Why Horses?

Why horses?

Why do we bother, on frigid mornings, to shuffle down icy paths to the horse barn?

What compels us, on days so hot even the flies are hiding from the sun, to stack itchy hay bales for hours?

We muck stalls day in and day out without a day off, rinse buckets that inevitably soak us too, mend fences and stall doors, sweep aisles that never stay clean for more than 10 minutes – and don’t even get me started on the endless tack to be cleaned and oiled or the arenas that need dragging, manure that needs spreading, legs that need icing, vet bills that need paying, manes needing braiding with our grimey, cramped fingers….

The list is never ending. Why do we do it? Why are we so determined to put another animal’s needs before our own, no matter the cost to ourselves? Any weather, any time, any place, our horses get us when they need us (and even when they don’t).


I guess I can’t speak for any of my horse crazy compatriots, but for me?

It’s the young horse that follows me everywhere I go without halter or lead rope, and whinnies at me when I go to leave.

It’s the wise old mare that made me work hard to earn her trust, and became the most willing partner who seemed like she could read my mind when we went riding.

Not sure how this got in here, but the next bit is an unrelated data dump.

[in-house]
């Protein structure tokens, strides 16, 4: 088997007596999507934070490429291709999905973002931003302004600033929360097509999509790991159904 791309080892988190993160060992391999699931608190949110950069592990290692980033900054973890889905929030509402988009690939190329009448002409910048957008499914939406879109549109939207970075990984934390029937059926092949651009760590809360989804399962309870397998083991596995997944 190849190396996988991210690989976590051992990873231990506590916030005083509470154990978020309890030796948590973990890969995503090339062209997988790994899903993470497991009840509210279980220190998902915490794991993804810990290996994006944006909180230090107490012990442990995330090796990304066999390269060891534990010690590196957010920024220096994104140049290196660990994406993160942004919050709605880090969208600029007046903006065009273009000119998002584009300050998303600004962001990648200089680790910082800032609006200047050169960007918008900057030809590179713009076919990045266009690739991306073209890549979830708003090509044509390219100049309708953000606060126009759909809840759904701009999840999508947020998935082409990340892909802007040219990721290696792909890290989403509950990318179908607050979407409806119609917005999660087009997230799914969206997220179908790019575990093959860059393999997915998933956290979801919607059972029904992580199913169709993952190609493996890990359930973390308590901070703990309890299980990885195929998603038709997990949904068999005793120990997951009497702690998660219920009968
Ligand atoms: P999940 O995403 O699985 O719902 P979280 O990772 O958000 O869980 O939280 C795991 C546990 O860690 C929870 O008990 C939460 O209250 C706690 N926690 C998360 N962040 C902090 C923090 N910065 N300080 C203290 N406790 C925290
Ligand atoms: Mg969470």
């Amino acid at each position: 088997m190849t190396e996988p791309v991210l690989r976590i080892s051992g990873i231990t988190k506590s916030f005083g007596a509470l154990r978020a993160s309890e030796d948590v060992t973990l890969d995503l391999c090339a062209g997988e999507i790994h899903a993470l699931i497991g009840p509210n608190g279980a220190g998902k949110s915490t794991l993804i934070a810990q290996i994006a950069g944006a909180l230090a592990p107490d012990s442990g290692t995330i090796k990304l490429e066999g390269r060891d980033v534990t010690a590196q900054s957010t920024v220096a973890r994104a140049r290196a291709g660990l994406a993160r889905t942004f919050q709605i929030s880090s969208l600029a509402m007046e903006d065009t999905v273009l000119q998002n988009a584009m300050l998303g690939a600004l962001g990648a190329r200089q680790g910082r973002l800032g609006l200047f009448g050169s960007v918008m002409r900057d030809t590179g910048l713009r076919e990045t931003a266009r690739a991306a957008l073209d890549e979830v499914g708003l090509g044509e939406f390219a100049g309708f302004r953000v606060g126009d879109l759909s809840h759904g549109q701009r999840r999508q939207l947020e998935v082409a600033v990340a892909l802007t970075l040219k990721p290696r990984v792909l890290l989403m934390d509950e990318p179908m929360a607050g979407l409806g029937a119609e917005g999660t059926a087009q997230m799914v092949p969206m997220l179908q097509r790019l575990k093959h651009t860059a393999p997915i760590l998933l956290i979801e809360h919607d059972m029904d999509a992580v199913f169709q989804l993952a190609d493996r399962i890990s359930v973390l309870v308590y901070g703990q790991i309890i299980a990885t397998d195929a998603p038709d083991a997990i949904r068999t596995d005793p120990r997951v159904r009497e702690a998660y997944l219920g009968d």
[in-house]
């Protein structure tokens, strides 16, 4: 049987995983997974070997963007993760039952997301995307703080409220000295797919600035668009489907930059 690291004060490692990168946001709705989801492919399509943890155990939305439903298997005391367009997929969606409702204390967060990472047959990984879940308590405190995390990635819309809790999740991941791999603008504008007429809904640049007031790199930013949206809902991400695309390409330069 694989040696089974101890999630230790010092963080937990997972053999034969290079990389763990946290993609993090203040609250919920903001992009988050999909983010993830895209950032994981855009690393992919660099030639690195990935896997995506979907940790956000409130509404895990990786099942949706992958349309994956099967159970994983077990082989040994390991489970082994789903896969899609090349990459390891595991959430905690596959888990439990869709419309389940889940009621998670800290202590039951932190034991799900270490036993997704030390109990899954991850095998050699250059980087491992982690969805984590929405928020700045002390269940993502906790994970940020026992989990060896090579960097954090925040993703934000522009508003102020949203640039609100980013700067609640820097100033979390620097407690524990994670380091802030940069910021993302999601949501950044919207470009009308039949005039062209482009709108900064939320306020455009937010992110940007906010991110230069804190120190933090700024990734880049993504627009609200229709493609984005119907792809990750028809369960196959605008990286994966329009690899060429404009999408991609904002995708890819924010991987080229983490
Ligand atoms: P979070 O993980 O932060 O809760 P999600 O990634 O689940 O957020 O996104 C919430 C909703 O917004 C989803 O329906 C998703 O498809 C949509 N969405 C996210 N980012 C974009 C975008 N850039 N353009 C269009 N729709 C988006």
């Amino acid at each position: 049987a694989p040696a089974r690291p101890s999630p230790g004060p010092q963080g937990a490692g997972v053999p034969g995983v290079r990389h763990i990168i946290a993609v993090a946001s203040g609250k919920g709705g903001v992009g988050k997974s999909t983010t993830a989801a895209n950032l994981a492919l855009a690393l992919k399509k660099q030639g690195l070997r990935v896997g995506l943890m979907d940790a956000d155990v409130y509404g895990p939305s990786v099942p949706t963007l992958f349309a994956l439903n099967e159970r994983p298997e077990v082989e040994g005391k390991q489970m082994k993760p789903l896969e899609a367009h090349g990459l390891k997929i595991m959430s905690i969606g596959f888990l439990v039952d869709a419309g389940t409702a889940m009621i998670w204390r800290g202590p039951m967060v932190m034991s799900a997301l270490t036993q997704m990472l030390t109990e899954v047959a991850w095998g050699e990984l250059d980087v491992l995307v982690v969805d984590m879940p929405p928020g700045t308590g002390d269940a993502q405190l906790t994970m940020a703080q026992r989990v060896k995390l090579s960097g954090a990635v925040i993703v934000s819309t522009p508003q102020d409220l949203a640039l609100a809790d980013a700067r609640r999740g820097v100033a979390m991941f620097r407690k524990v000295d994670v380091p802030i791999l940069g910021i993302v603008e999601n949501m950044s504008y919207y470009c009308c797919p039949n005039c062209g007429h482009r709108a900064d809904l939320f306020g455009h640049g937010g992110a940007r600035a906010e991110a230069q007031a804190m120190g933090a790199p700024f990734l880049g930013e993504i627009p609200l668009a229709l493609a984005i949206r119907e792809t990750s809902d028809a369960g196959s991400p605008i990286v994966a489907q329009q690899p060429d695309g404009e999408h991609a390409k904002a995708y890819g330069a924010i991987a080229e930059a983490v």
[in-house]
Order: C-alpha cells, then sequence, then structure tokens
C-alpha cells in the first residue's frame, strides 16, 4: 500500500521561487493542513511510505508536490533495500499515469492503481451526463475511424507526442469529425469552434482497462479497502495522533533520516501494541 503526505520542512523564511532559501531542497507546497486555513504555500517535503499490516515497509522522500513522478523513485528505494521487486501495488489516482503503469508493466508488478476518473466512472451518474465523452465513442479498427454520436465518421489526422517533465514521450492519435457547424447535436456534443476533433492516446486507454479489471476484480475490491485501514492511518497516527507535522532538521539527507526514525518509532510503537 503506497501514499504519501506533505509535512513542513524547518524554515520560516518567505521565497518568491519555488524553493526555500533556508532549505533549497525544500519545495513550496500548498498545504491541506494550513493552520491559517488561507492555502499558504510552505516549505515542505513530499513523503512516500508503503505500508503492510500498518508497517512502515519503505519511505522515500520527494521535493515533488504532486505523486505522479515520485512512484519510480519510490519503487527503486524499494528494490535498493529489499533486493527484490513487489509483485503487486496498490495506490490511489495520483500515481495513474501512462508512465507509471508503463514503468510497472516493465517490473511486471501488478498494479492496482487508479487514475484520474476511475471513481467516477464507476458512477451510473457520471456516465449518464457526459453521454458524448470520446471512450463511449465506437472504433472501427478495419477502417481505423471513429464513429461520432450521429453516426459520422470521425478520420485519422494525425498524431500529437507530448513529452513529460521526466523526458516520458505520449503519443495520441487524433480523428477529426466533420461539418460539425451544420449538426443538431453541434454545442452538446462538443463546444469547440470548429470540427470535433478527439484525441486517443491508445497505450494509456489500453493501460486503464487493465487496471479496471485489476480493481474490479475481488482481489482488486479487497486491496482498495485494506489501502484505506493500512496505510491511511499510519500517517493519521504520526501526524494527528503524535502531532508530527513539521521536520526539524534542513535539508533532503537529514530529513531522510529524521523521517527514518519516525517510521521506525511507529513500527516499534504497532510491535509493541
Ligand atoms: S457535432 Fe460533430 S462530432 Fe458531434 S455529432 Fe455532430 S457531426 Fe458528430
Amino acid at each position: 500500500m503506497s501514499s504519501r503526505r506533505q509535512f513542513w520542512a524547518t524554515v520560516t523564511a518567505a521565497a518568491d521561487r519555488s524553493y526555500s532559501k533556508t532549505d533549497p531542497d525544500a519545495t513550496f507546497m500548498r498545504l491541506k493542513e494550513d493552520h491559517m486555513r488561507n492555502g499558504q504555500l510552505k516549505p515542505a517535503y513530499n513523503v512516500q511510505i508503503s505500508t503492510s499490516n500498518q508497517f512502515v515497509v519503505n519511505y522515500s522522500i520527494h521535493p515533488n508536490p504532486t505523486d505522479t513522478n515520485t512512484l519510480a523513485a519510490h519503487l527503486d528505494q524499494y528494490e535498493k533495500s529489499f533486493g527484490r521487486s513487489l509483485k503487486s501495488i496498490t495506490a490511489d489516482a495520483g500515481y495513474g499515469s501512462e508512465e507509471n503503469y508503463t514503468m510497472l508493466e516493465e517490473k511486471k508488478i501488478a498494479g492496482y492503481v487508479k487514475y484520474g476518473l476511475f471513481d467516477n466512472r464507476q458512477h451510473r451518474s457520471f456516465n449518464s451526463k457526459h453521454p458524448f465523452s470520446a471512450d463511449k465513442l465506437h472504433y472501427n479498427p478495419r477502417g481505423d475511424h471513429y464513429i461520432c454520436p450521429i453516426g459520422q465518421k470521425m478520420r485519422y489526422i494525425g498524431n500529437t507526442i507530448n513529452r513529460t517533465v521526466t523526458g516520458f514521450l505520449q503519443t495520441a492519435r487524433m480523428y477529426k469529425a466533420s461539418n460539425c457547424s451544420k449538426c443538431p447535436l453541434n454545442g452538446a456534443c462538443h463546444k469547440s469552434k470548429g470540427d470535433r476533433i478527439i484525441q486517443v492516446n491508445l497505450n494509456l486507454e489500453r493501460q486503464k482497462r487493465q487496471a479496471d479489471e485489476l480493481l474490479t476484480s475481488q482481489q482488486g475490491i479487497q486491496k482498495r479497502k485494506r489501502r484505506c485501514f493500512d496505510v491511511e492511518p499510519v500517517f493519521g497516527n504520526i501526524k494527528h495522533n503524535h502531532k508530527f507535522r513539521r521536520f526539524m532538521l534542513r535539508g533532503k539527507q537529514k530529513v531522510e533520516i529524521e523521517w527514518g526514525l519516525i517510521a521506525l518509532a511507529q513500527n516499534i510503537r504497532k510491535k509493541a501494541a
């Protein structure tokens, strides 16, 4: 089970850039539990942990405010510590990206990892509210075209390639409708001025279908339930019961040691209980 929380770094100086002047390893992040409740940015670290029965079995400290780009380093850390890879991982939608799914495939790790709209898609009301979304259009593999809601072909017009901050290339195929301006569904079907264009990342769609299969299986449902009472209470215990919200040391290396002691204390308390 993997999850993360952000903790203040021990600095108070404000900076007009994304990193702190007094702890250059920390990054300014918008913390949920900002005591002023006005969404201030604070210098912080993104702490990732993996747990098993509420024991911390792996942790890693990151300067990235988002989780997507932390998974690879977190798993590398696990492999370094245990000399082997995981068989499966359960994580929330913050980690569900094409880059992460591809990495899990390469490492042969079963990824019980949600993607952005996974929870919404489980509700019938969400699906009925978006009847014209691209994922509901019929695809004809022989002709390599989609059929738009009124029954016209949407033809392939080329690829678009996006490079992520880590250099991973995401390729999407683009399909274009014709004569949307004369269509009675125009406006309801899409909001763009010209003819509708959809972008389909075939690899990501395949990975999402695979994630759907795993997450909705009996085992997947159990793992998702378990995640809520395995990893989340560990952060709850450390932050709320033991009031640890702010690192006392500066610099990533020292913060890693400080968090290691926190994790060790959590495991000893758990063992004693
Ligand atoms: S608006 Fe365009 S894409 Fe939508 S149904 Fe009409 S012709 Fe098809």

It’s the gelding that came to me so aggressive the barn workers refused to feed him or clean his stall because he bit and kicked any who approached. Watching him learn to trust humans, sitting outside of his stall for hours not saying a word, turning him into a steady-eddie mount I would have put anyone on….there’s no drug like it in the world.

Connecting with another animal on an emotional and spiritual level is a reward greater than any ribbon or silver plate. And these animals, imposing in size, the very embodiment of the wind on Earth, so compassionate, so curious, so willing to forgive and change, make it that much sweeter.

Every time I go to the barn and see my little filly abandon her friends and her food in the pasture to meet me at the gate, I remember why.

When I’m mucking stalls and that strange, wonderful sense of peace envelopes me, I remember why.

When I’m sitting on a stack of hay, enough to last the long cold winter, thinking of my horses fed and happy, I remember why.

So, “Why horses?”

What a stupid question.

Because they’re my friends, my therapists, my teachers, my sport, my hobby, my living.

They’re the place I go to remember who I am, and who I want to become.

Every day I spend with a horse, I’m growing. And there’s nothing else like it in the world. THAT’S why.

And I thank the powers that be every day for the chances I’ve been given.

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